PCAOB REVIEWS FOUR YEARS OF AUDIT FIRM DEFICIENCIESWashington, D.C. - The Public Company Accounting Oversight Board has released a report summarizing its inspection findings between 2004 and 2007 of eight of the largest domestic accounting firms, outlining the many problems it has found with their audits.

The report describes deficiencies observed in areas that are fundamental to any audit, such as testing of revenue, as well as areas that pose increasingly challenging issues in current market conditions, such as testing of fair value measurements. However, the report did not list any of the firms by name.

Other deficiencies include identifying departures from GAAP; auditing of management's estimates, income taxes and internal control; performing analytical procedures and audit sampling; using the work of specialists; and assessing materiality, audit scope and audit differences.

The report also includes information on changes in the quality control systems that firms have described in the remediation plans that they submitted in response to the first years of inspection reports. These include changes to their structure, partner evaluation processes, internal inspection programs, procedures for using the work of foreign affiliates, and processes for compliance with independence requirements.


New York - Accounting firm Citrin Cooperman has added a "Growth & Protection Team" to provide business consulting services to small and midsized businesses.

The team's services will include recommending profit-enhancement strategies and internal controls improvements. It will also assist with securing capital, employee compensation, budgets and forecasts, mergers and acquisitions, and exit strategies and succession planning.

Citrin Cooperman already provides many of these services to clients, but the formalization of the Growth & Protection Team will focus the firm's efforts on supplying this type of value-added consulting. The team will be led by partner-in-charge Alan Badey, who also oversees the firm's Westchester County, N.Y., office.


Grand Rapids, Mich. - Accounting firm Plante & Moran has transplanted its Grand Rapids offices into a larger and "greener" space. The firm signed a lease on new office space that includes energy-efficient utilities and on-site recycling. The new offices will provide space for 112 staff members, with room to accommodate future growth. The building allowed Plante & Moran and other tenants to use environmentally friendly products, materials and building methods, including a "white" roof that will reduce energy usage and the urban "heat island" effect. Water-efficient plumbing fixtures are expected to reduce water and sewage usage by 40 percent.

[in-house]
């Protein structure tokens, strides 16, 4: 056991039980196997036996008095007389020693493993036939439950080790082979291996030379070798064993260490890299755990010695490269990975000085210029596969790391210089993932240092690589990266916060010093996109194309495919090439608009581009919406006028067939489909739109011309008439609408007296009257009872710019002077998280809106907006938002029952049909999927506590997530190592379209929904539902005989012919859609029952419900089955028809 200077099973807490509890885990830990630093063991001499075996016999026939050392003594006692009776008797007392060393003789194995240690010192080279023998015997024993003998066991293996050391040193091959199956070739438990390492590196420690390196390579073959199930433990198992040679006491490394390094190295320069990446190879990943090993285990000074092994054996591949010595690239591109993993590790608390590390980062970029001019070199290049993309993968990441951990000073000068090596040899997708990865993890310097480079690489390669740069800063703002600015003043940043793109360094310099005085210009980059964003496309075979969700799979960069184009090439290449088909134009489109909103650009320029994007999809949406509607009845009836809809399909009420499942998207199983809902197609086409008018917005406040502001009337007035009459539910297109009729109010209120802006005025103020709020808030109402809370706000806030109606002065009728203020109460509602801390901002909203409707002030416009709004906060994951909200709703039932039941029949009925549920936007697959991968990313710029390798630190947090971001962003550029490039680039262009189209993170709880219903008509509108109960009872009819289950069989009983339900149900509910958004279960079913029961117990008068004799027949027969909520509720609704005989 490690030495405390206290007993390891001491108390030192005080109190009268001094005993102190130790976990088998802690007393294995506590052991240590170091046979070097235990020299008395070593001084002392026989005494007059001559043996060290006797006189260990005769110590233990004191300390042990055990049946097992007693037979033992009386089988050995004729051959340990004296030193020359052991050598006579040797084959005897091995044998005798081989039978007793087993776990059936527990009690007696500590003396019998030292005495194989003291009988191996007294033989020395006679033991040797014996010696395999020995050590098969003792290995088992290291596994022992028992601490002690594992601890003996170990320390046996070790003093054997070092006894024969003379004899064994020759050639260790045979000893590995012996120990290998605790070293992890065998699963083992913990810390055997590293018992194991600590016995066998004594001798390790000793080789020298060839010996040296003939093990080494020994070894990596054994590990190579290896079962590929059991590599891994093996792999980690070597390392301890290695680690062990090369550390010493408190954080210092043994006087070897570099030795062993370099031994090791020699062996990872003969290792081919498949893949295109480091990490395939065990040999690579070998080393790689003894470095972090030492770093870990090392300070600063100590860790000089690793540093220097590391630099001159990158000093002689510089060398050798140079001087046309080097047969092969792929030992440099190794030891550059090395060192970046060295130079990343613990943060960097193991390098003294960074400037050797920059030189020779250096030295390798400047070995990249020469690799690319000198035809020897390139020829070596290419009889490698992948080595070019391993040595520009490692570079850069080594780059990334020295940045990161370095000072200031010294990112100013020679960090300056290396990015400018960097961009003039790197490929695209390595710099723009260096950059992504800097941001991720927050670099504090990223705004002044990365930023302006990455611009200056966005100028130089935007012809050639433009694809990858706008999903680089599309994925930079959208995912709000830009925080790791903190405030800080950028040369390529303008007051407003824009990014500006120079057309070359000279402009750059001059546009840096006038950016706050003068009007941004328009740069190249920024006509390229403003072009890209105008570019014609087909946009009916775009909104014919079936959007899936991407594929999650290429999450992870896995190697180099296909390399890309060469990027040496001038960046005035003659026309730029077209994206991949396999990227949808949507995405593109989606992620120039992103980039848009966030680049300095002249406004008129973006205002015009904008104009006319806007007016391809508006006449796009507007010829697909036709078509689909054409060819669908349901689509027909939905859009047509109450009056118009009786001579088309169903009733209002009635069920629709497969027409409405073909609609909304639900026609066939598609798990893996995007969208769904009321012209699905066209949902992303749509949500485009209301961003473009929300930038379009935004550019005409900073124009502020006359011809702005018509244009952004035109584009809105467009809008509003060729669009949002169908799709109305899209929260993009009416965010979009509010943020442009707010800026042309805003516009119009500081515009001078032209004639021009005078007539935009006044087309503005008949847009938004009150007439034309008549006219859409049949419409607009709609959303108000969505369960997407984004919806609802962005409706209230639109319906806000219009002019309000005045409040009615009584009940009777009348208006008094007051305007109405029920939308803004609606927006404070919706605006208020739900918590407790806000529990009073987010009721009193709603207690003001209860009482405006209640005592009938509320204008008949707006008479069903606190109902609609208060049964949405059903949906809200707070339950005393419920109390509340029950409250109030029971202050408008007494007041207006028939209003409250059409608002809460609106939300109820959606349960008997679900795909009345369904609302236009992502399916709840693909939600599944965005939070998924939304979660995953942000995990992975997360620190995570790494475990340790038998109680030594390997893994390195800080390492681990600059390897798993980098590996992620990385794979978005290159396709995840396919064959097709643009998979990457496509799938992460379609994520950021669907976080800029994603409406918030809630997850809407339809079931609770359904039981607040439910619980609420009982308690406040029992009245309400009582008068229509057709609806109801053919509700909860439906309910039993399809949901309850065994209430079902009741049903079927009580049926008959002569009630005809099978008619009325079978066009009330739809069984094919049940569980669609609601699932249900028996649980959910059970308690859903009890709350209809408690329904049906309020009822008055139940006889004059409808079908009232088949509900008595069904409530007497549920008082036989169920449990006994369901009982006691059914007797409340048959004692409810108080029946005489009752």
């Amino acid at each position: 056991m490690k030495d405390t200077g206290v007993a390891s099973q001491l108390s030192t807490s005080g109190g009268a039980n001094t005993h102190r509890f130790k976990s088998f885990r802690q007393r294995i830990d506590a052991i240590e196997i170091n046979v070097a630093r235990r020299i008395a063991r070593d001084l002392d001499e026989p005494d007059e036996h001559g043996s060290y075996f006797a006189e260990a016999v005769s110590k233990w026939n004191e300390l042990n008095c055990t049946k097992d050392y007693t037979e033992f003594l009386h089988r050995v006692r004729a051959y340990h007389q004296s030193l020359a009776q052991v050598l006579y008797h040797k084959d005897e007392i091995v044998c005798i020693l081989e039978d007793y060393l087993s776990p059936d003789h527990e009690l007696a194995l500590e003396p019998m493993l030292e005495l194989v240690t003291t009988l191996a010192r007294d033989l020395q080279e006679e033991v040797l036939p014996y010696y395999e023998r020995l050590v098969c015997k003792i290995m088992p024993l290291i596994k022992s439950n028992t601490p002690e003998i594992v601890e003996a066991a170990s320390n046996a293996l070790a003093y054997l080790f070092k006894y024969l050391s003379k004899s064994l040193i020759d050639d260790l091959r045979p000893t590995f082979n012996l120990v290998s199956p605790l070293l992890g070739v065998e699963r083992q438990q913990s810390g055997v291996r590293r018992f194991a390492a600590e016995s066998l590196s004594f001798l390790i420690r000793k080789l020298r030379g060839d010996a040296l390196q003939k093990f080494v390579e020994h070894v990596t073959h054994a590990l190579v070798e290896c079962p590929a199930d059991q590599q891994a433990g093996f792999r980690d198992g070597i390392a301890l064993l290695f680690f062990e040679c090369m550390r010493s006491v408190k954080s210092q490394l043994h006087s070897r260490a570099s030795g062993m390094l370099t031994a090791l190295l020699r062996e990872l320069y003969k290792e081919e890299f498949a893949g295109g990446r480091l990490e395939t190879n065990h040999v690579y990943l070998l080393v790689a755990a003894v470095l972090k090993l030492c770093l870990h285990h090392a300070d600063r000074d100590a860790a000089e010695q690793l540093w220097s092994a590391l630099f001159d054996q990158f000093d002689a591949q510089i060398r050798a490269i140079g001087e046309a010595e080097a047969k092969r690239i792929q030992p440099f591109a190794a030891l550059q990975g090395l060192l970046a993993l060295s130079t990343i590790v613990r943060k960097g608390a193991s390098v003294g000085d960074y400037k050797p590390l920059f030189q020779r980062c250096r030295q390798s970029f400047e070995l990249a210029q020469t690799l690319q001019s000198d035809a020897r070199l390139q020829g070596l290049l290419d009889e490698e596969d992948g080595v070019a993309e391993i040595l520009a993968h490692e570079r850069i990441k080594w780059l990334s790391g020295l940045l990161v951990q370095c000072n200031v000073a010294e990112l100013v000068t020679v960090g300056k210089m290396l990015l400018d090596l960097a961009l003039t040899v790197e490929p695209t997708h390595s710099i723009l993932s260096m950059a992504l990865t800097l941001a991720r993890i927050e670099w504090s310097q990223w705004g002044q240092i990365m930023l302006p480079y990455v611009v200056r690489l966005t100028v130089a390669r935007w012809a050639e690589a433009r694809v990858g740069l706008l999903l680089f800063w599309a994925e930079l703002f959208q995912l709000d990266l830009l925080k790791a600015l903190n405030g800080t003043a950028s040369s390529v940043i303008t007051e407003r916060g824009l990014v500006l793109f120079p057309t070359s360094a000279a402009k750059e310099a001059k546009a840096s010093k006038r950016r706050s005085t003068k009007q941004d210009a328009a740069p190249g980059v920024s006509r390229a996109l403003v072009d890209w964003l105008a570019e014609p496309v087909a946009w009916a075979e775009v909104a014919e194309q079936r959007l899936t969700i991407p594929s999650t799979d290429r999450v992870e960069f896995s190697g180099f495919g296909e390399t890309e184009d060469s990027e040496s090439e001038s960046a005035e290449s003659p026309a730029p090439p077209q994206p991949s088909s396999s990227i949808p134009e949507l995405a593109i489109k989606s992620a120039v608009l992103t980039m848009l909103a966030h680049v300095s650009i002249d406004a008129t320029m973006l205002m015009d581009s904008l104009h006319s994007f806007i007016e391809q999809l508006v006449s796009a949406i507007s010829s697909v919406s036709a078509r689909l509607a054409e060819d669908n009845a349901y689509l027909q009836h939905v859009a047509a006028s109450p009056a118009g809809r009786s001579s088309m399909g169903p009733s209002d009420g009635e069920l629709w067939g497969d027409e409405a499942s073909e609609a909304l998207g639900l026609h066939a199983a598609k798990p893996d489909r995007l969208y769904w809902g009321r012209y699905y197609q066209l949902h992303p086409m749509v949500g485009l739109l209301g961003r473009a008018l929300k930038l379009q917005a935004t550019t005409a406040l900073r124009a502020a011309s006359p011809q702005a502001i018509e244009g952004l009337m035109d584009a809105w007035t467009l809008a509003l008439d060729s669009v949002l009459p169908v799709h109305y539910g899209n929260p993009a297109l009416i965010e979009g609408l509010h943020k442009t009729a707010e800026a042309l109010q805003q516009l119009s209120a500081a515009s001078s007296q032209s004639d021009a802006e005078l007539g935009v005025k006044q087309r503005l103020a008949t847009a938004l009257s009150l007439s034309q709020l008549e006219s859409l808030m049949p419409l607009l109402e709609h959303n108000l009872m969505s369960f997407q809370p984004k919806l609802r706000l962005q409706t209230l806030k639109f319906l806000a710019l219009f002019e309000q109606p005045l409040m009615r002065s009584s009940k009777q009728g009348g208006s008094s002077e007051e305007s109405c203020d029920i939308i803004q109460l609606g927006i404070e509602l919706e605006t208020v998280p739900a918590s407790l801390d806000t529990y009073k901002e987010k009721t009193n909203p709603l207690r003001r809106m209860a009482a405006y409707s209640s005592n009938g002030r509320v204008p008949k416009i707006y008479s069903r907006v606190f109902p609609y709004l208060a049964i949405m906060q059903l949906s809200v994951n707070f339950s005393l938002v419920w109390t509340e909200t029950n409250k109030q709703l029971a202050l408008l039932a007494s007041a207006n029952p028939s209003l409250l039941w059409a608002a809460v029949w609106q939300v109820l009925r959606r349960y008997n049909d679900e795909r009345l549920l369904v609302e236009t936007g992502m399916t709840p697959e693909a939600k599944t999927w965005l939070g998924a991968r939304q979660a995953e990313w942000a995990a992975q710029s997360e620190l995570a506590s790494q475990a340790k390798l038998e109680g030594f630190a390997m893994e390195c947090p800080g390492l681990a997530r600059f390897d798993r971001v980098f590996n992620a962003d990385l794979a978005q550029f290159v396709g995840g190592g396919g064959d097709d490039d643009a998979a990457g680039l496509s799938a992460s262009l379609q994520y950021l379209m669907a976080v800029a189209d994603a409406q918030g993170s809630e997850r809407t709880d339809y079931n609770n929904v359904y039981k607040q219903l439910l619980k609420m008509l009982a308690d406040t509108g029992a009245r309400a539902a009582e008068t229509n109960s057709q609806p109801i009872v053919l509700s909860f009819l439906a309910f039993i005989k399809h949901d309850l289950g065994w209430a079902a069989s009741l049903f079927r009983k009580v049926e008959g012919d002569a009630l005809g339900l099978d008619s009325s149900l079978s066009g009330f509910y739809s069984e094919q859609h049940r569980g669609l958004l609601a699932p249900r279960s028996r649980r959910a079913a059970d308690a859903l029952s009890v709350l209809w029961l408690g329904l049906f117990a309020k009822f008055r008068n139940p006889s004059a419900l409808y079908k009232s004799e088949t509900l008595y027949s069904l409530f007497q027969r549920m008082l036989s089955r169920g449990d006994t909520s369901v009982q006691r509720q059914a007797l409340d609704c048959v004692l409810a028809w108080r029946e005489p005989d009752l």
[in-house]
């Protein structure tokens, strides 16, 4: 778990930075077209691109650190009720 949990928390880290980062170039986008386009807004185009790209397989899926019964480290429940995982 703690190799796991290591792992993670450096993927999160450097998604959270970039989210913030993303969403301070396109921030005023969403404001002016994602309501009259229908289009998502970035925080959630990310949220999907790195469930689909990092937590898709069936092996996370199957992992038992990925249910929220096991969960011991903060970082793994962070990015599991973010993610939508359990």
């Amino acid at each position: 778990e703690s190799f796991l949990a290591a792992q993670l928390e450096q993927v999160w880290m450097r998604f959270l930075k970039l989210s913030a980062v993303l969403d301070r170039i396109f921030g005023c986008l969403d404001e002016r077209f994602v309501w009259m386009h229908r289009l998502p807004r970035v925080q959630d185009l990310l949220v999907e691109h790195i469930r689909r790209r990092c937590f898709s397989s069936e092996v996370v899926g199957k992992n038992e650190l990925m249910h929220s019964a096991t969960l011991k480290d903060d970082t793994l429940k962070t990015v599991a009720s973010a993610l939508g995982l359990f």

The use of energy-efficient heating, ventilation, cooling, lighting and water systems also promise to minimize environmental impact. In addition, the firm is recycling 50 percent of all its construction waste, thereby diverting it from landfills.


Little Rock, Ark. - Accounting firm Moore Stephens Frost has changed its name to Frost PLLC.

Last year, Moore Stephens Frost acquired Lynch & Howard, an 80-year-old accounting firm based in Raleigh, N.C. The firm also acquired the practice of Rick J. Tanneberger CPA PA, based in Fayetteville, Ark.

The firms had agreed to create a common identity after merging, but because none of the previous names would meet the licensing requirements of the state boards of public accountancy in all the states in which they operate, the name Moore Stephens Frost was shortened to Frost PLLC.

The offices will remain in the current locations, with the same mailing addresses, phone and fax numbers.

Register or login for access to this item and much more

All Accounting Today content is archived after seven days.

Community members receive:
  • All recent and archived articles
  • Conference offers and updates
  • A full menu of enewsletter options
  • Web seminars, white papers, ebooks

Don't have an account? Register for Free Unlimited Access